When considering the evolution of the digital world which has so many far-reaching consequences, it is interesting to reflect on the trail-blazing products and services that have emerged to much fanfare and often disappeared without trace. This occurs to me in light of a comment made by Ali Blackwell of Decoded at the TransFUSION conference on 4 December. He felt that HTML is so established as a standard that it would be the only format that could be relied upon into the years and decades ahead. Perhaps because of early decisions made to share and facilitate access rather than looking to protect IP and ‘monetize’.
So, over a career which started when there were Apricots as well as Apples, what has been made indispensable, set the standard and then just as quickly been relegated to the scrapheap:
Floppy disks (5.25″ and truly floppy then 3.5″ and 1.44Mb capacity): When Apple designed a computer without a floppy drive this made an early commitment to the internet and email as a means to share. My first copy of Word fitted on a a floppy disk and did 95% of what I need it to do today – progress?
SyQuest: The first real way to transfer large files – the 44Mb capacity of the cartridges was huge when your Mac may have 16Mb of RAM and 100Mb hard disk. It grew up to support the new community of desktop publishers through the mid-late 1980s who needed to supply files to printers. This is a pre-PDF world were application files, fonts, images and graphics were all supplied.
ZipDisk: Iomega developed a range of storage options but perhaps the best known, certainly in the design/production community was the 100Mb and later 250Mb ZipDisk cartridges. The drives plugged into your SCSI port and even became an option on desktop PCs. It pretty much killed off the SyQuest cartridges overnight.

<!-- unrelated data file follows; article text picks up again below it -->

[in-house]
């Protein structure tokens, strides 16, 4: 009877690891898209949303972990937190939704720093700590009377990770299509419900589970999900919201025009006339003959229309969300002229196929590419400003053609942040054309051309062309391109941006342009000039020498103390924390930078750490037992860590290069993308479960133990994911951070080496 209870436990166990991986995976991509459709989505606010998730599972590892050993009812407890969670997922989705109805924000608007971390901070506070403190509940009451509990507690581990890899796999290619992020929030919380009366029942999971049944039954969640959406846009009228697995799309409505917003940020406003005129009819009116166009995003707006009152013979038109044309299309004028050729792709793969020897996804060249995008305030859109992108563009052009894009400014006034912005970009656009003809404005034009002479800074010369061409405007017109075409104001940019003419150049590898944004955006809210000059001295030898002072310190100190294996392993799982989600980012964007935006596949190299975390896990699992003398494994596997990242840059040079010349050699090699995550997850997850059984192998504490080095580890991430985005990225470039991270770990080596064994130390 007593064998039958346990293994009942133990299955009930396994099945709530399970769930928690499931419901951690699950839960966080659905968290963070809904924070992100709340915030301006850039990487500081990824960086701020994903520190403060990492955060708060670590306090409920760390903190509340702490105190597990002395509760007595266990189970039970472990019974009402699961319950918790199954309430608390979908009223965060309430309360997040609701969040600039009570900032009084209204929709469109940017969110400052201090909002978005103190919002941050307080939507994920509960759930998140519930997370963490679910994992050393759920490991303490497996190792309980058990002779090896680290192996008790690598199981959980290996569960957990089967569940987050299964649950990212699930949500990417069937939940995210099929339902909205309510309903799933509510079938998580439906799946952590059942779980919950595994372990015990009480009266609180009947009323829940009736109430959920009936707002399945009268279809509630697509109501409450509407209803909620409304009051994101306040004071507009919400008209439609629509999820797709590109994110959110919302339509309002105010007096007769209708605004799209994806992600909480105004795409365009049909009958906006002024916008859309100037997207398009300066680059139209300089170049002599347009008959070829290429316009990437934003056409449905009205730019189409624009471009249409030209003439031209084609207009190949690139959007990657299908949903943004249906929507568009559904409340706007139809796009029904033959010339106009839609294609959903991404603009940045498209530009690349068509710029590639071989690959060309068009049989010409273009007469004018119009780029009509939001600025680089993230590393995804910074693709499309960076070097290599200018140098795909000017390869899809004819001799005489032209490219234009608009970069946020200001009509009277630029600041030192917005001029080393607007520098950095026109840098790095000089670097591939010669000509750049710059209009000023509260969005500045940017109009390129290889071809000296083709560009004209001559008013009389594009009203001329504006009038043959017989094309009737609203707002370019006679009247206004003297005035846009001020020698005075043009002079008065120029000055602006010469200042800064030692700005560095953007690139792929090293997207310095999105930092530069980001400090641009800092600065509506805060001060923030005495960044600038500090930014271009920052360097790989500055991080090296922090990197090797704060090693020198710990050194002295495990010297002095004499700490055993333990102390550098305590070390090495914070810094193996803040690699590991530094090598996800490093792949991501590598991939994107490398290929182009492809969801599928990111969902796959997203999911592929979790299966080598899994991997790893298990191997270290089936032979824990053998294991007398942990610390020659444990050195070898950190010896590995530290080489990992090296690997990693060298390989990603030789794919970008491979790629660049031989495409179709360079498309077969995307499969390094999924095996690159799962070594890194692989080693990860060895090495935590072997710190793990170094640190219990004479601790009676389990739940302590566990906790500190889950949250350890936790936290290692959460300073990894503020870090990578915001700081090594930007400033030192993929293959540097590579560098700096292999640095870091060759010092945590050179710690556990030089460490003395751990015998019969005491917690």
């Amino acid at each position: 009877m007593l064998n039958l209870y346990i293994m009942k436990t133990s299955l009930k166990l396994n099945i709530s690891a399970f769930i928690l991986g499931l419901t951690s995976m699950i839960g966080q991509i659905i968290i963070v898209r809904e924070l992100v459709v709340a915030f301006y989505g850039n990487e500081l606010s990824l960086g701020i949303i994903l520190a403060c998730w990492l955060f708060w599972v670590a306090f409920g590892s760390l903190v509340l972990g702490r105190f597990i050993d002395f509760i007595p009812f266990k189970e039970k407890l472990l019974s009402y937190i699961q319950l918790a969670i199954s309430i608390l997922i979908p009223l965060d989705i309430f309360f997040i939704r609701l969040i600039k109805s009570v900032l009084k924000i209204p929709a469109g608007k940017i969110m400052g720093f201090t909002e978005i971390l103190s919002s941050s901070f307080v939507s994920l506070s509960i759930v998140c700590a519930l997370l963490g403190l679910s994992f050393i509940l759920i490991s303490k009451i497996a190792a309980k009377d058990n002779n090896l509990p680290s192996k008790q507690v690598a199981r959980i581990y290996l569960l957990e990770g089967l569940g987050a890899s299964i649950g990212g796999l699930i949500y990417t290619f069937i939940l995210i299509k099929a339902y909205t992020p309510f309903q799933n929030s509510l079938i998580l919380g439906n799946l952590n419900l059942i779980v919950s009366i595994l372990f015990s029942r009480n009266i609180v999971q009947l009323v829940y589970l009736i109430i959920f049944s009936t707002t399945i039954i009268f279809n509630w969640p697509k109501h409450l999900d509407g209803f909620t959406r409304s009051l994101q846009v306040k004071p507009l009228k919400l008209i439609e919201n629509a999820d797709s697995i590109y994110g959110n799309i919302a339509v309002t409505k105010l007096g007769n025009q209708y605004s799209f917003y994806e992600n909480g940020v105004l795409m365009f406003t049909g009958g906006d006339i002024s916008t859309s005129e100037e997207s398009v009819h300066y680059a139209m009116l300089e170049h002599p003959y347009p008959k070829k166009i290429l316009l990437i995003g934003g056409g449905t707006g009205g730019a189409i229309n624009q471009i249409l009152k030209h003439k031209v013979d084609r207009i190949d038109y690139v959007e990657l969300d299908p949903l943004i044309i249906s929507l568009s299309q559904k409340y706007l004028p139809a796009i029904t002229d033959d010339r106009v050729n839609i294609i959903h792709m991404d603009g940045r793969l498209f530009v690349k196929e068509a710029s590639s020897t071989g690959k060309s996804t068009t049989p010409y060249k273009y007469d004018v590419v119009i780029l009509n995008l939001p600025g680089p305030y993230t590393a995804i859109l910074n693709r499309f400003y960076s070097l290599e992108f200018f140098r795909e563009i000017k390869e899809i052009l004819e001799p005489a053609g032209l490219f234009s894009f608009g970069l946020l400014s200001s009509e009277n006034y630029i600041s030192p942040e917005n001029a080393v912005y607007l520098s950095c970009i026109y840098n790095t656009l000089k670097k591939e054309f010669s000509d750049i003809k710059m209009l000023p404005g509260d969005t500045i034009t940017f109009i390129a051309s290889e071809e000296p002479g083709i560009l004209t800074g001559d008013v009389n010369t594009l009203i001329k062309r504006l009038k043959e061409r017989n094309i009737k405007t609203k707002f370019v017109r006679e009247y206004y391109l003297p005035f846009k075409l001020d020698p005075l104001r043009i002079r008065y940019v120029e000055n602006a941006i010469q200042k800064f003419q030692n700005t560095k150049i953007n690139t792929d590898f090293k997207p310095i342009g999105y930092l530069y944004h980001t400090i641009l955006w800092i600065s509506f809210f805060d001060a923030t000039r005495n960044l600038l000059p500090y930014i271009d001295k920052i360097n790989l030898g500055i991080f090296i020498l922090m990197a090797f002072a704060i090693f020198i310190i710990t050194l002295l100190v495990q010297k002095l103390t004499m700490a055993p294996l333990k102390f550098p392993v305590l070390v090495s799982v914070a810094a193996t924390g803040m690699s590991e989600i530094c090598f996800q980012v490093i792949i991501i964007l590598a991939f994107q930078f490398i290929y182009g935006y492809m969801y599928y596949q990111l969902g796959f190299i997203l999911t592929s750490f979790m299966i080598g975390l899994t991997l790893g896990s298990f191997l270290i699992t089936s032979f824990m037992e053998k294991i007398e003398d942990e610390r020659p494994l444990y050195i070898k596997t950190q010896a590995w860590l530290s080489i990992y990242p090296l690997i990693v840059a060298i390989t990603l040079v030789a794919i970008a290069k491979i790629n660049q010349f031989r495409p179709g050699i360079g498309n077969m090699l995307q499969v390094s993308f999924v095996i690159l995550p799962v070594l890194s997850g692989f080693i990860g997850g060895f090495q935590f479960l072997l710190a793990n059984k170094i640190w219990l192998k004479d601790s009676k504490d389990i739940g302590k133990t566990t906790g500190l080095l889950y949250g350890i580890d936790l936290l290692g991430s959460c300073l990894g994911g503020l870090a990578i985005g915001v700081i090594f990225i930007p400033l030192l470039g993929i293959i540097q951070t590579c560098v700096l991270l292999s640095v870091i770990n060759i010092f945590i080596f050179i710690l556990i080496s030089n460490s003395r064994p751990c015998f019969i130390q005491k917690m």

Freehand: The discontinuation of support for Freehand by Adobe (after it had passed from Aldus/Altsys to Macromedia then the the growing behemoth of Adobe) in favour of it’s own Illustrator (which Neville Brody famously and with good reason called ‘the instrument of the devil’) was perhaps the most emotionally-charged chapter in software development. Many graphic designers ‘grew up’ with Freehand and loved its simplicity, intuitive tools and the ease with which you could create graduated blends of colour. Pretty much the Pepsi and Coke of drawing packages, if you started out using Freehand you found Illustrator hard to adjust to. I wasn’t the only one, there were many activist groups that protested and even Creative Review published Freehand Anonymous but Adobe was not for turning and graphic designers of a certain age still lamenting its passing.
PageMaker: In the mid 1980s Aldus Pagemaker was the king of desktop publishing. Requiring very few upgrades, the package offered a similar level of simplicity to Freehand and until the emerge of a rival – Quark XPress which was by comparison, complex, expensive and subject to complex dongle protection – was the only choice. Sadly for Aldus, Quark also provided Xtensions to allow developers to automate publishing (particularly in catalogue production) and quickly became the standard for designers. Both Adobe InDesign and Quark cannot match the elegance and simplicity of PageMaker.
Newton: The Newton created the personal digital assistant product category and was developed by Apple in the John Sculley era for $100m. Sadly for Apple the design and aspirations far outshone the technical delivery with functions such as handwriting recognition that simply didn’t work – and openly mocked in contemporary popular culture even appearing in The Simpsons. I attended the launch of the product and everyone in the room wanted one at any price. It wasn’t to be but part of the development team went on to develop the iPod operating system.